Category Archives: Mediation

The future of Zoom Mediation post pandemic

Tip No 1 – Get your background right

More than half my mediations as mediator in the last two years have been on Zoom, Teams or other remote software due to Covid restrictions.  Will we return to face-to-face mediation when the pandemic eases?

It is worth evaluating online mediation on its own merits, as an alternative or supplement to face-to-face mediation in the post pandemic world.

In my view Zoom mediation is an effective alternative, and in some respects is much better.   Consider these points.

  1. A lack of physical venue can encourage mediation
  • Since there is no physical venue, there is no hiring cost and no need to agree on a location.
  • Since there is no need to physically attend, attendance can be much easier and cheaper for all parties.
  1. Beware the informality of Zoom  
  • The relative informality of Zoom can leave clients less prepared to negotiate, especially if they are attending from home.
  • Before the mediation begins, you can get your clients in a “deal making head space” where they are ready to negotiate. 
  • Go over the basics such as costs of going to trial, cost exposures if lose, merits – Risks of winning v losing, the narrow limits of the of a victory in Court to the issues in the case v unbounded possibilities of a negotiated settlement
  • Work on this before the mediation.
  1. Practice with the software before the day
  • To test out the Zoom links, the mediator can host a pre-mediation session via Zoom as well.
  • Encourage clients to have their Zoom software in place and tested before the day.
  • Have side methods of communication set up for private secure chats with clients.  SMS/email/Whatsapp etc.
  1. The software has many convenient organisational features
  • It is easy to schedule meetings, send appointments, organise links, and use one click joining
  • Zoom can very effectively host larger numbers:  more so than physical venues
  • Anyone can attend at push of a button – it’s a lower cost to clients to attend and they can benefit – eg more well informed attendees to assist deal making
  1. A low-cost bridge across time zones and space
  • Cross geographic distances and time zones easily (esp international/interstate)
  • It allows parties to work in the background more effectively on other matters:  which means mediation is not as costly to attendees in lost time.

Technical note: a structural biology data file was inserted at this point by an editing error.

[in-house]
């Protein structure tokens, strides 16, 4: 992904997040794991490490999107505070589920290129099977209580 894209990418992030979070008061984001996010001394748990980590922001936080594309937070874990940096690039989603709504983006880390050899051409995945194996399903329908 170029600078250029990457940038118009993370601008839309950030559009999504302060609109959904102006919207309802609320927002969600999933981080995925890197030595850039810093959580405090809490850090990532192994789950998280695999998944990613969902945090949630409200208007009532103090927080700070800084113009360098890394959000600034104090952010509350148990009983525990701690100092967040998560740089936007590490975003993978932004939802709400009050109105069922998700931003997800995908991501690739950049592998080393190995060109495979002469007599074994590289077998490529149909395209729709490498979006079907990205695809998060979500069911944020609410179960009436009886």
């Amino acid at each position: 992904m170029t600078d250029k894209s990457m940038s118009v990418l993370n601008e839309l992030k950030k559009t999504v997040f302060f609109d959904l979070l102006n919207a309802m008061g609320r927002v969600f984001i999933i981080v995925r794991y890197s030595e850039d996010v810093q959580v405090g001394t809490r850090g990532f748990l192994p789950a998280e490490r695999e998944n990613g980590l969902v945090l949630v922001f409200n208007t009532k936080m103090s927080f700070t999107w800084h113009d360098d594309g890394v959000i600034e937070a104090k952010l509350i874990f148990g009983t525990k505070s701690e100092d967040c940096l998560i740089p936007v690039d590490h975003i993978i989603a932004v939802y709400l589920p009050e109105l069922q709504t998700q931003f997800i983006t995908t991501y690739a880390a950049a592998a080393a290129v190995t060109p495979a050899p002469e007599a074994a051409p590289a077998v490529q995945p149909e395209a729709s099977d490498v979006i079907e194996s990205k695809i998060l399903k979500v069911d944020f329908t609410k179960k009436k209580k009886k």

• Remote attendance can make it easier to get instructions.
  1. Zoom/Teams are well adapted to mediation
  • The software can easily establish multiple rooms for the parties and joint sessions, in imitation of in person mediation
  • It’s also easy to move small groups into rooms for discussion – eg client only, lawyer only, subset of parties.
  • If needed (although I don’t encourage it) it is logistically easy to reconvene on a later date if a break is required with no resolution.
  1. Presentation possibilities are enhanced
  • Onscreen sharing of documents is easy
  • There is an ability to use documents in open session eg power point summaries
  • There is an ability to view key documents produced in the negotiations
  • Onscreen sharing of draft terms is useful to save time
  1.  Limitations
  • Not being in the room physically releases pressure on the attendees:  that be a disadvantage since  the grind of being in the room at an all-day mediation is often a key to getting a deal done.
  • The mediator and solicitors need to keep parties engaged and in attendance, even if doing other things.  Don’t let people leave the “Room” in the Zoom.
  • Zoom can be too casual:
  • Dress appropriately for a business meeting
  • Use business virtual background, keep the mood professional.
  1. Technical Traps
  • Don’t record the mediation:  it undermines the confidential and without prejudice nature of the day.
  • Be ready for internet or other Tech failures: have everyone’s details to easily re-establish contact.
  1. Terms of settlement
  • Drafting terms always takes time, sometimes too much time because of lack of preparation
  • Encourage the parties to prepare drafts in advance of the day
  • Use Zoom to work on collaboratively on draft documents where feasible.
  • If the terms aren’t signed, there is no deal:  discourage parties who want to leave the documentation to another day.
  • Use electronic signing – exchange counterparts or use apps such as DocuSign in a single copy.